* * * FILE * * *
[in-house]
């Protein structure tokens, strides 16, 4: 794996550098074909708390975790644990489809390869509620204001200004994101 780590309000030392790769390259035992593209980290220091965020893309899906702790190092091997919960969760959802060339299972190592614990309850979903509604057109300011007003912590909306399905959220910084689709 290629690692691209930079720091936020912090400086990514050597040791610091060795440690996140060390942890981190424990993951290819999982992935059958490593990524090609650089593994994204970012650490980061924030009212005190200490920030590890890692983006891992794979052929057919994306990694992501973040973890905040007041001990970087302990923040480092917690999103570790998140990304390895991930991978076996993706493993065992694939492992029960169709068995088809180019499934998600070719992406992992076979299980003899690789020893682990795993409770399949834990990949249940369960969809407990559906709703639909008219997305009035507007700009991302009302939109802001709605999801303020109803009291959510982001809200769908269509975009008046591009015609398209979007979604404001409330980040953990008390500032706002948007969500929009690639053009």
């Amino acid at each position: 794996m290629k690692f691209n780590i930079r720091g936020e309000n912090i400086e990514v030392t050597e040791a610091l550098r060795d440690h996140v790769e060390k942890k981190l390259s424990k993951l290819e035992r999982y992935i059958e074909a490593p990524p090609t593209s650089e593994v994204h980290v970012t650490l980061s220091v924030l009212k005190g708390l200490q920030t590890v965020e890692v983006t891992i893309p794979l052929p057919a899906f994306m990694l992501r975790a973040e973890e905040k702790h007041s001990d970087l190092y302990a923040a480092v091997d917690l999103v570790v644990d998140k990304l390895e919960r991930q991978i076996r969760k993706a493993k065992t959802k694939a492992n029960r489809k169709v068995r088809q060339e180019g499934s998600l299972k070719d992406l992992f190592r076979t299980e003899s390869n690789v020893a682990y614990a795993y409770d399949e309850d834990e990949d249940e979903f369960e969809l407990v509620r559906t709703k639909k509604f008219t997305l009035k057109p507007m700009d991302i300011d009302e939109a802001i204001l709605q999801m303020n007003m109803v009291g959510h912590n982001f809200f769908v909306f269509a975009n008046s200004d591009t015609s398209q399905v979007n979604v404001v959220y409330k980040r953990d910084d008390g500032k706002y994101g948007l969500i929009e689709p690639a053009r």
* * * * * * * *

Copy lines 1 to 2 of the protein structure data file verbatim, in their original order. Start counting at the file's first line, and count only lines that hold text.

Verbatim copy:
[in-house]
């Protein structure tokens, strides 16, 4: 794996550098074909708390975790644990489809390869509620204001200004994101 780590309000030392790769390259035992593209980290220091965020893309899906702790190092091997919960969760959802060339299972190592614990309850979903509604057109300011007003912590909306399905959220910084689709 290629690692691209930079720091936020912090400086990514050597040791610091060795440690996140060390942890981190424990993951290819999982992935059958490593990524090609650089593994994204970012650490980061924030009212005190200490920030590890890692983006891992794979052929057919994306990694992501973040973890905040007041001990970087302990923040480092917690999103570790998140990304390895991930991978076996993706493993065992694939492992029960169709068995088809180019499934998600070719992406992992076979299980003899690789020893682990795993409770399949834990990949249940369960969809407990559906709703639909008219997305009035507007700009991302009302939109802001709605999801303020109803009291959510982001809200769908269509975009008046591009015609398209979007979604404001409330980040953990008390500032706002948007969500929009690639053009």